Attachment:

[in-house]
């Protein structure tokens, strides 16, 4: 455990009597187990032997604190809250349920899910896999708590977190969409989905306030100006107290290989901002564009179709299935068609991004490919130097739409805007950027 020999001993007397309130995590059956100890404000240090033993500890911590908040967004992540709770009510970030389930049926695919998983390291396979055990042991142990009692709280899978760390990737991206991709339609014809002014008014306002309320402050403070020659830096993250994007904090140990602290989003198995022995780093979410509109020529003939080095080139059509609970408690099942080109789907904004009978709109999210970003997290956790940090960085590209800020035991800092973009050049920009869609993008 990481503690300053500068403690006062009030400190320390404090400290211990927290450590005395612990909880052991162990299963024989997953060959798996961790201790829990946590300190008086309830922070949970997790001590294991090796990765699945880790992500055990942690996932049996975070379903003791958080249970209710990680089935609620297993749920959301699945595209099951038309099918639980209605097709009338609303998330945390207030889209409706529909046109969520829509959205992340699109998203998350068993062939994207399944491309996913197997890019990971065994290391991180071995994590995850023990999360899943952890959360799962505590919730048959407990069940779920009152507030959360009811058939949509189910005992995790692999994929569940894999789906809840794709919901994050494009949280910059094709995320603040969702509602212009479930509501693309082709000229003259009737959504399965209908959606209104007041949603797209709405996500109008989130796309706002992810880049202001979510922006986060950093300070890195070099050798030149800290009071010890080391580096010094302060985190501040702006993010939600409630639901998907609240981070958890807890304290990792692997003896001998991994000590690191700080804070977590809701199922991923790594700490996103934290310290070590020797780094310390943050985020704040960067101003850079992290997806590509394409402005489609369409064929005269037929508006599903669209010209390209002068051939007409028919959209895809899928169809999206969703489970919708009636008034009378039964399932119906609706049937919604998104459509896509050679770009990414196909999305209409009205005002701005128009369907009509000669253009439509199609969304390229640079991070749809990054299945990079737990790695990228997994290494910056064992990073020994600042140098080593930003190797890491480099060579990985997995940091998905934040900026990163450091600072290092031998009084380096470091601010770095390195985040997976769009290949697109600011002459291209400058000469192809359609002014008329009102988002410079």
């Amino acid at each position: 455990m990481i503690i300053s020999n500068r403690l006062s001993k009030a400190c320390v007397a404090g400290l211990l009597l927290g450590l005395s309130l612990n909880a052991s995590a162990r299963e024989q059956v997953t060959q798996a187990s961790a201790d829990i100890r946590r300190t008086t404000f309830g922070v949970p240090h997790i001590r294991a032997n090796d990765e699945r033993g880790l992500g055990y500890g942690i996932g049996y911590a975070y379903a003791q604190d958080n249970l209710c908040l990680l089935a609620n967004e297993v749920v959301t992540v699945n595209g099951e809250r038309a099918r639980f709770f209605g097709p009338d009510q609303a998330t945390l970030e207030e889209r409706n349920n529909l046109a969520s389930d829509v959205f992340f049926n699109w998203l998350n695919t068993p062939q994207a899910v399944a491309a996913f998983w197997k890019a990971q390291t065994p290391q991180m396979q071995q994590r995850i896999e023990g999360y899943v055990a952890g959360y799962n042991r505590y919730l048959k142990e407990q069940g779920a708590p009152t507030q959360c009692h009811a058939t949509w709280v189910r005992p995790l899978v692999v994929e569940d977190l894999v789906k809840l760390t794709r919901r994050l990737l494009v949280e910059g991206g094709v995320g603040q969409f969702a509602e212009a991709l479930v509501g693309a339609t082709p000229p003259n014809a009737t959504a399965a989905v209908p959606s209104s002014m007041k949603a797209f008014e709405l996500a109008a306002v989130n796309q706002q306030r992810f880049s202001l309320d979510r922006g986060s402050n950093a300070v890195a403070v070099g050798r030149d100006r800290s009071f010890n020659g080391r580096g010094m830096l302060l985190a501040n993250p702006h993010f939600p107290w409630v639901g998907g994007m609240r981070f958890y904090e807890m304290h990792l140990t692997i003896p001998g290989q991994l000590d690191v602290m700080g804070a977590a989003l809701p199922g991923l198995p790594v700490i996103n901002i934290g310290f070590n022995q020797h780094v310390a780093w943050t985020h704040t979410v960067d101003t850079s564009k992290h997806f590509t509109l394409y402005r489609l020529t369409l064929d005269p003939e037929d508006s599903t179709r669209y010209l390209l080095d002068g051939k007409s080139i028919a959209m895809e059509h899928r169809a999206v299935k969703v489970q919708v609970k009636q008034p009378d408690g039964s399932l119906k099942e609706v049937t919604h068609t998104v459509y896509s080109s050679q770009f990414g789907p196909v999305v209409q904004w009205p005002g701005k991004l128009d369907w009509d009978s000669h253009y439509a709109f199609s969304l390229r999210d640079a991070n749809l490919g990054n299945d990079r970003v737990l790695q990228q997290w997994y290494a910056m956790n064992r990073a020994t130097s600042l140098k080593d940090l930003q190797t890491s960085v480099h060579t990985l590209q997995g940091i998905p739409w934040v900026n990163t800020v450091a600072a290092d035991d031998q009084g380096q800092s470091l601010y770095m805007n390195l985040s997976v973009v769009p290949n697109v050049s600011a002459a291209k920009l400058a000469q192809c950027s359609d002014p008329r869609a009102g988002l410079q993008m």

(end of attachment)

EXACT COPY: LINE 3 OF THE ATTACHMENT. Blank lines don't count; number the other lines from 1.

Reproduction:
């Amino acid at each position: 455990m990481i503690i300053s020999n500068r403690l006062s001993k009030a400190c320390v007397a404090g400290l211990l009597l927290g450590l005395s309130l612990n909880a052991s995590a162990r299963e024989q059956v997953t060959q798996a187990s961790a201790d829990i100890r946590r300190t008086t404000f309830g922070v949970p240090h997790i001590r294991a032997n090796d990765e699945r033993g880790l992500g055990y500890g942690i996932g049996y911590a975070y379903a003791q604190d958080n249970l209710c908040l990680l089935a609620n967004e297993v749920v959301t992540v699945n595209g099951e809250r038309a099918r639980f709770f209605g097709p009338d009510q609303a998330t945390l970030e207030e889209r409706n349920n529909l046109a969520s389930d829509v959205f992340f049926n699109w998203l998350n695919t068993p062939q994207a899910v399944a491309a996913f998983w197997k890019a990971q390291t065994p290391q991180m396979q071995q994590r995850i896999e023990g999360y899943v055990a952890g959360y799962n042991r505590y919730l048959k142990e407990q069940g779920a708590p009152t507030q959360c009692h009811a058939t949509w709280v189910r005992p995790l899978v692999v994929e569940d977190l894999v789906k809840l760390t794709r919901r994050l990737l494009v949280e910059g991206g094709v995320g603040q969409f969702a509602e212009a991709l479930v509501g693309a339609t082709p000229p003259n014809a009737t959504a399965a989905v209908p959606s209104s002014m007041k949603a797209f008014e709405l996500a109008a306002v989130n796309q706002q306030r992810f880049s202001l309320d979510r922006g986060s402050n950093a300070v890195a403070v070099g050798r030149d100006r800290s009071f010890n020659g080391r580096g010094m830096l302060l985190a501040n993250p702006h993010f939600p107290w409630v639901g998907g994007m609240r981070f958890y904090e807890m304290h990792l140990t692997i003896p001998g290989q991994l000590d690191v602290m700080g804070a977590a989003l809701p199922g991923l198995p790594v700490i996103n901002i934290g310290f070590n022995q020797h780094v310390a780093w943050t985020h704040t979410v960067d101003t850079s564009k992290h997806f590509t509109l394409y402005r489609l020529t369409l064929d005269p003939e037929d508006s599903t179709r669209y010209l390209l080095d002068g051939k007409s080139i028919a959209m895809e059509h899928r169809a999206v299935k969703v489970q919708v609970k009636q008034p009378d408690g039964s399932l119906k099942e609706v049937t919604h068609t998104v459509y896509s080109s050679q770009f990414g789907p196909v999305v209409q904004w009205p005002g701005k991004l128009d369907w009509d009978s000669h253009y439509a709109f199609s969304l390229r999210d640079a991070n749809l490919g990054n299945d990079r970003v737990l790695q990228q997290w997994y290494a910056m956790n064992r990073a020994t130097s600042l140098k080593d940090l930003q190797t890491s960085v480099h060579t990985l590209q997995g940091i998905p739409w934040v900026n990163t800020v450091a600072a290092d035991d031998q009084g380096q800092s470091l601010y770095m805007n390195l985040s997976v973009v769009p290949n697109v050049s600011a002459a291209k920009l400058a000469q192809c950027s359609d002014p008329r869609a009102g988002l410079q993008m």